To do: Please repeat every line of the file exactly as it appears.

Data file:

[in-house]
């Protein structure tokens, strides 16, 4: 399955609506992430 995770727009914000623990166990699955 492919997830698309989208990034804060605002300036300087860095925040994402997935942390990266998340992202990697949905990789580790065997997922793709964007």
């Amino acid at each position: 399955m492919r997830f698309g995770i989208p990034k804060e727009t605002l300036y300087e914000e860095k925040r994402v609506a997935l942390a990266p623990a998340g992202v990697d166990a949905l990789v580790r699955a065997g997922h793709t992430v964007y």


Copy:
[in-house]
């Protein structure tokens, strides 16, 4: 399955609506992430 995770727009914000623990166990699955 492919997830698309989208990034804060605002300036300087860095925040994402997935942390990266998340992202990697949905990789580790065997997922793709964007």
């Amino acid at each position: 399955m492919r997830f698309g995770i989208p990034k804060e727009t605002l300036y300087e914000e860095k925040r994402v609506a997935l942390a990266p623990a998340g992202v990697d166990a949905l990789v580790r699955a065997g997922h793709t992430v964007y």